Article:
Malegaon is located on the Mumbai-Agra national highway (N.H.-3) at the confluence of the Mausam and Girna rivers. Situated on the road linking Mumbai and Agra — now National Highway No 3 — it used to be a small junction known as Maliwadi (hamlet of gardens). It quickly gained the reputation for being a source of employment in 1740 when a local jahagirdar, Naro Shankar Raje Bahadur, started building a fort in the area. As the fort took 25 years, a sizeable number of Muslim workers and artisans from places like Surat and northern India settled in the area. After the British capture of the Malegaon fort in 1818, Muslims from Hyderabad migrated to the region. The 1857 revolt saw many Muslims from the north locate themselves here, and the pattern kept repeating itself over the years. Malegaon, with its growing Muslim presence, became something of a shelter and a source of employment for the community whenever it faced reversals. If famine in 1862 forced Muslim weavers in the Varanasi area to move to Malegaon, the political upheavals in the Hyderabad of the late 1940's and 1950's saw a similar exodus to the town. Communal riots, specially from the 1960's onward, have also undoubtedly contributed to swelling the number of Muslim migrants to Malegaon.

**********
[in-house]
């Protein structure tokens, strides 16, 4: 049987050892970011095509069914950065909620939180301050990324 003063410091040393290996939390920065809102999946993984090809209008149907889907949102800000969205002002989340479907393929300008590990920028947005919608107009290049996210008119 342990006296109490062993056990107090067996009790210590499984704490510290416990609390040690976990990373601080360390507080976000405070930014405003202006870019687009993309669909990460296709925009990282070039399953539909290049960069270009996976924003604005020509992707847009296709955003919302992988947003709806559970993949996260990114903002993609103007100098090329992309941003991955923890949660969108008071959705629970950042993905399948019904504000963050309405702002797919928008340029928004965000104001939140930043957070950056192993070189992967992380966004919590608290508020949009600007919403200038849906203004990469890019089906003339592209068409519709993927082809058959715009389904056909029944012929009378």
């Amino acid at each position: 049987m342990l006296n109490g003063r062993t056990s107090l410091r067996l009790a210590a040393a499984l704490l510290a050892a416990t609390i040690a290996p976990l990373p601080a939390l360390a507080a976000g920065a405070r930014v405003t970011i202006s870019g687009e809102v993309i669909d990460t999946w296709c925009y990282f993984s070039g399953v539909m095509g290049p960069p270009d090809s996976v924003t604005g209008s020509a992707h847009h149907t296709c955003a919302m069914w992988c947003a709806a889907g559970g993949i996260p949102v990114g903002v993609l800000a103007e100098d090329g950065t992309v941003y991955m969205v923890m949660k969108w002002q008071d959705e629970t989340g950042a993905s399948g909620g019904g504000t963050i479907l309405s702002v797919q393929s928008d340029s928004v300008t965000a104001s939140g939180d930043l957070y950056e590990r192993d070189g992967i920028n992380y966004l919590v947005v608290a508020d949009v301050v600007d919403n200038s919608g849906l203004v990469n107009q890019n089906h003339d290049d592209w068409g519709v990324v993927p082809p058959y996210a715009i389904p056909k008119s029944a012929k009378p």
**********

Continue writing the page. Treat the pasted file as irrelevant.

- Bhau Singh Dingar - Mob:07276613097